Former Chicago Public Schools chiefs Paul Vallas and Terry Mazany will talk with us as part of a series of discussions we are having with education experts and elected officials on the colossal challenges facing Chicago Public Schools and what it means for students and parents.
Mayor Rahm Emanuel joined us last Tuesday with a one-on-one interview with Paris Schutz, and the discussion continued on Wednesday with Chicago Teachers Union President Karen Lewis and Chicago Principals and Administrators Association President Clarice Berry.
But if you’re just now tuning in and need a refresher course on the problems confronting CPS, don’t worry. Below is a recap on some of the major issues and the history behind them.
A recently leaked report from accounting firm Ernst and Young found that one of the major drivers of CPS’ money woes are underfunded public employee pensions that are short $9.6 billion. This problem is at the forefront as the cash-strapped school district stares down a $634 million pension payment due on Tuesday. That’s the same day state lawmakers are expected to pick up a bill granting CPS a 40 day extension to meet the payment, but if it fails to pass (again), observers say CPS will be confronted with some tough decisions: either make the payment and be forced to make cuts affecting classrooms, or make a partial payment that could leave them vulnerable to a lawsuit.
But why don’t the pensions have enough money? Well that’s not exactly an easy question to answer, but bear with us.
In 1995, the General Assembly gave Mayor Richard M. Daley control over CPS, allowing him to appoint members to the Chicago Board of Education and install Paul Vallas as the district’s first CEO.
“We arrived to find a projected five-year, $1.2 billion budget deficit, schools in academic crisis and a situation where every September the questions about ‘would CPS open’ proliferated, in the wake of what seemed to be almost constant labor unrest,” Vallas told Crain’s Chicago Business. Facing these financial challenges, the General Assembly allowed CPS to take a 10-year “pension holiday” where they didn’t have to pay anything into the fund. The money normally set aside for pension payments could then be used for other things, like teacher salaries and classroom improvements.
The state, meanwhile, made a loose commitment to pay between 20 to 30 percent of the total amount it pays into the pension fund for downstate and suburban teachers, known as the Teacher Retirement System. According to the Chicago Teachers’ Pension Fund, which oversees pensions for the city’s teachers, the state only fulfilled that commitment in 1995 by paying 23.2 percent. Below is a graph showing how much (or little) the state paid into the Teacher Retirement System and what it paid into the Chicago Teachers’ Pension Fund.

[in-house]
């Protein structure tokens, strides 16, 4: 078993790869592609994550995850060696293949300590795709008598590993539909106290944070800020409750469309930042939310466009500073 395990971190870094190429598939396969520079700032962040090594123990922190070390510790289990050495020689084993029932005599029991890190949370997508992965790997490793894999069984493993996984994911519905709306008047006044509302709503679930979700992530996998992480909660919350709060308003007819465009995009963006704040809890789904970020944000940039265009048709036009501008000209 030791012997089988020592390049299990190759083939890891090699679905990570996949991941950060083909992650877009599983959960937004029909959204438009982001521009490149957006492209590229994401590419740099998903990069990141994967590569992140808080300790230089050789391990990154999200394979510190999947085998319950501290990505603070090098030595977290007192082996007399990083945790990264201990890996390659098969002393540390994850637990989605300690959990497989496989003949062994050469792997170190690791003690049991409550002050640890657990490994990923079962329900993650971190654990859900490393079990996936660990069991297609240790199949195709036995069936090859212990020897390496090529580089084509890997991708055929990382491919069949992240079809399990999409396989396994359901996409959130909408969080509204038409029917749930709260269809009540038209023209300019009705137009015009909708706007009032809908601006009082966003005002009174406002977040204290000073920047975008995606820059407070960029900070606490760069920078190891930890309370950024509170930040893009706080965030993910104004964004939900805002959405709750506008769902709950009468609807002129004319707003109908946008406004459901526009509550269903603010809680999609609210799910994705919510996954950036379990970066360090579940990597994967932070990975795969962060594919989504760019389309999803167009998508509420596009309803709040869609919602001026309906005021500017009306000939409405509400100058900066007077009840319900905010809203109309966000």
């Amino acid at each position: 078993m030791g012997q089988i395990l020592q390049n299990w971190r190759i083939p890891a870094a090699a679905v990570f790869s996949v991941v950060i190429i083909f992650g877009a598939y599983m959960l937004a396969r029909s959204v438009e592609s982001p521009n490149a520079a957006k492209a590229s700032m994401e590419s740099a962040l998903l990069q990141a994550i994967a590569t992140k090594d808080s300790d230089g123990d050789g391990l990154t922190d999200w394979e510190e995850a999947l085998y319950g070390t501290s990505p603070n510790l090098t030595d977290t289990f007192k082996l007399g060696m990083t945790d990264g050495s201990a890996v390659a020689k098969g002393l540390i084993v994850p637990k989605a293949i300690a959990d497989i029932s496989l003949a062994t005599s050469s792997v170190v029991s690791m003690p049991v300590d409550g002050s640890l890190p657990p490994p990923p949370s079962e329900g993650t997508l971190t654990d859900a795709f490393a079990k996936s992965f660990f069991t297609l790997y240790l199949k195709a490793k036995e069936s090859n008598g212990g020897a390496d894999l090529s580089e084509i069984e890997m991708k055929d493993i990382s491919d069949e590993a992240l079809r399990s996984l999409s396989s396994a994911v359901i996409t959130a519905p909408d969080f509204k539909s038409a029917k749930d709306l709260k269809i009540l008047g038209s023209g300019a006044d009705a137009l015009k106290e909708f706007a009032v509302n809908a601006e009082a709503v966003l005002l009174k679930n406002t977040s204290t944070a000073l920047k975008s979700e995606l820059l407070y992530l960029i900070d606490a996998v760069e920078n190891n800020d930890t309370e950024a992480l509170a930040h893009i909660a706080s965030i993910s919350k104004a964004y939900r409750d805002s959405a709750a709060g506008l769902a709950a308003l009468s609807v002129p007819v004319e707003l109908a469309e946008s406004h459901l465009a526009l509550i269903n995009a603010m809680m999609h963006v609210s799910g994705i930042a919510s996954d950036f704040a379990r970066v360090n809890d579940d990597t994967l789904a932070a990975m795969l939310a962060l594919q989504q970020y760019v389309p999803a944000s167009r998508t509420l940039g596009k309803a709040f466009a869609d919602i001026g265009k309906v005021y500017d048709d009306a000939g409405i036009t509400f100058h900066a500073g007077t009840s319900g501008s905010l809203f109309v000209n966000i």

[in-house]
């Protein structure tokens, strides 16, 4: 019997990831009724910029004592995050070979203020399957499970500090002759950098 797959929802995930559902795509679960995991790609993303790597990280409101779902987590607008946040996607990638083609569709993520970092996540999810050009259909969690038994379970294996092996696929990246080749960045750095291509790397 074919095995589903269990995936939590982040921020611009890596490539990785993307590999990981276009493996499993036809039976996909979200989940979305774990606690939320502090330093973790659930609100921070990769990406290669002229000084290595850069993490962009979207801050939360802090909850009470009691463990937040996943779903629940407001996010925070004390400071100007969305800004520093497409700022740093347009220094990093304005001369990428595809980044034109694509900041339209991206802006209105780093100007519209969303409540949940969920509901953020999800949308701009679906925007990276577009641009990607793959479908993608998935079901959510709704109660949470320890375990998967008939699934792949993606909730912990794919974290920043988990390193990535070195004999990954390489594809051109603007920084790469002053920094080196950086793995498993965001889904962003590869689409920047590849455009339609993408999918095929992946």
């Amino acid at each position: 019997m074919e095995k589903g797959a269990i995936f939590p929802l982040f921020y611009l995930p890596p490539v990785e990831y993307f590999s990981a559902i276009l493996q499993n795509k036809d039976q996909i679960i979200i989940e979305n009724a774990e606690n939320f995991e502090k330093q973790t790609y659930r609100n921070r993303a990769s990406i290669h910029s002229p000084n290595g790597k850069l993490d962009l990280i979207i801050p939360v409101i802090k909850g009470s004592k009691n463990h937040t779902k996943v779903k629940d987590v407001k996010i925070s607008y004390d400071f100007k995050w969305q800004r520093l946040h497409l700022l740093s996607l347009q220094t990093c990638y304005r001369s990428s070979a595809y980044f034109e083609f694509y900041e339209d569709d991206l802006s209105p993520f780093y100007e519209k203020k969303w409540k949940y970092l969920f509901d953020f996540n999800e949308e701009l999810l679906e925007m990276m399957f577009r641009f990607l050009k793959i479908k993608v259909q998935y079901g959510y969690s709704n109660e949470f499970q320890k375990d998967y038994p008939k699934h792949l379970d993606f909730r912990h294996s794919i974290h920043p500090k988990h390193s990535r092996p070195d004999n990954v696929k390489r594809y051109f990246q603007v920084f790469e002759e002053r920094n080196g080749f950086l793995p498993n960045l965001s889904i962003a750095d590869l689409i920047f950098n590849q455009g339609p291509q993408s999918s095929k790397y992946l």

This arrangement worked alright for a while. The Chicago Teachers’ Pension Fund saw its funded ratio hit 100 percent during the '90s as it saw bigger returns on its investments. But observers say that the recession in the early 2000s and the Great Recession in 2007 hit the funds hard. Today, the pension’s funded ratio is 51.5 percent.
With the uncertainty over its finances looming in the background, CPS is currently trying to hammer out a new contract with the Chicago Teachers Union, which went on strike the last time the two were at the bargaining table in 2012.
A one-year contract agreement appeared to be close, but CTU President Karen Lewis said talks hit an impasse on Thursday over teacher evaluations and performance standards.
“Despite the fact that our union was very responsible—was willing to consider a pay freeze—we asked in return that the board do some things to guarantee conditions in the schools,” CTU Vice President Jesse Sharkey said. “Do things like cut down on assessments. Do things like provide for teachers autonomy in grading. A series of things that would not cost money and the board said they weren’t willing to compromise on those things, and so the talks broke down.”
Mayor Rahm Emanuel said in a statement Thursday that he is “encouraged” that the union acknowledges that CPS can’t afford pay raises and asked to the union to continue negotiating.
“We urge CTU leadership to come back to the bargaining table,” he said. “After years of our academic gains, now is not the time to shortchange our children by eliminating evaluations for tens of thousands of employees or lowering teachers’ performance standards.”
Another big issue for the union is the district’s decision to have teachers pay more into their pensions. The district had a longstanding agreement to cover 7 percent of what teachers pay into the fund. The union has said the loss of the pension pickup results in a 7 percent pay cut and they’ve filed an unfair labor practice complaint with the Illinois Education Labor Relations Board.
Union officials said Thursday that the district has agreed to reverse course and continue the pension pickup.
The union’s current contract expires Tuesday.
The district currently doesn’t have a schools chief. CPS CEO Barbara Byrd-Bennett resigned in May amid a federal probe into a $20.5 million no-bid contract awarded to her former employer, SUPES Academy.
The Chicago Board of Education cancelled the principal-training contract in April and appointed Jesse Ruiz as the district’s interim CEO.
Observers say it’s unlikely that Emanuel will appoint a new CEO before the district solves its budget and finds a financial foothold.
There have also been shakeups on the Chicago Board of Education, which is the governing body for the district. Earlier this month, Emanuel replaced three board members who signed off on the controversial SUPES contract.